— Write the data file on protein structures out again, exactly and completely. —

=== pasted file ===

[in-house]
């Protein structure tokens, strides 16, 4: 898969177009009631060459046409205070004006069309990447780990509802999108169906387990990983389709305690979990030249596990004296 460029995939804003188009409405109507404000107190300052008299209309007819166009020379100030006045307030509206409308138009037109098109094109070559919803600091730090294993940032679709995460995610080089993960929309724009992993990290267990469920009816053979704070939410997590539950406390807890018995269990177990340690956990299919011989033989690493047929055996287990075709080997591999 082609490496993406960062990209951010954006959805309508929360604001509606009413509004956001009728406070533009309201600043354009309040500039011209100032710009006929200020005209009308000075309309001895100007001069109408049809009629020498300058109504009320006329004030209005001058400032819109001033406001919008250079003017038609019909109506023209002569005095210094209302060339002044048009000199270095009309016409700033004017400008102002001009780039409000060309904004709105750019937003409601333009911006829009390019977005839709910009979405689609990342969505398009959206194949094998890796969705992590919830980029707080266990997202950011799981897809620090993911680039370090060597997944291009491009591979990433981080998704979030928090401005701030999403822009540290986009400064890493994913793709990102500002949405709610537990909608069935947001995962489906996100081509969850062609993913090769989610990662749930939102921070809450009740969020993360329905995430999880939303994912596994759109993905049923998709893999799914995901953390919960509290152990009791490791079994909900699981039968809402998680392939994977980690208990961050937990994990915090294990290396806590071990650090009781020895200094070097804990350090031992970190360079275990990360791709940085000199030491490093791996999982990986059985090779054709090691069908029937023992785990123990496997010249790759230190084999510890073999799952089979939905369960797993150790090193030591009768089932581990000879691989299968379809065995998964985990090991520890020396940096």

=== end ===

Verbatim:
[in-house]
């Protein structure tokens, strides 16, 4: 898969177009009631060459046409205070004006069309990447780990509802999108169906387990990983389709305690979990030249596990004296 460029995939804003188009409405109507404000107190300052008299209309007819166009020379100030006045307030509206409308138009037109098109094109070559919803600091730090294993940032679709995460995610080089993960929309724009992993990290267990469920009816053979704070939410997590539950406390807890018995269990177990340690956990299919011989033989690493047929055996287990075709080997591999 082609490496993406960062990209951010954006959805309508929360604001509606009413509004956001009728406070533009309201600043354009309040500039011209100032710009006929200020005209009308000075309309001895100007001069109408049809009629020498300058109504009320006329004030209005001058400032819109001033406001919008250079003017038609019909109506023209002569005095210094209302060339002044048009000199270095009309016409700033004017400008102002001009780039409000060309904004709105750019937003409601333009911006829009390019977005839709910009979405689609990342969505398009959206194949094998890796969705992590919830980029707080266990997202950011799981897809620090993911680039370090060597997944291009491009591979990433981080998704979030928090401005701030999403822009540290986009400064890493994913793709990102500002949405709610537990909608069935947001995962489906996100081509969850062609993913090769989610990662749930939102921070809450009740969020993360329905995430999880939303994912596994759109993905049923998709893999799914995901953390919960509290152990009791490791079994909900699981039968809402998680392939994977980690208990961050937990994990915090294990290396806590071990650090009781020895200094070097804990350090031992970190360079275990990360791709940085000199030491490093791996999982990986059985090779054709090691069908029937023992785990123990496997010249790759230190084999510890073999799952089979939905369960797993150790090193030591009768089932581990000879691989299968379809065995998964985990090991520890020396940096």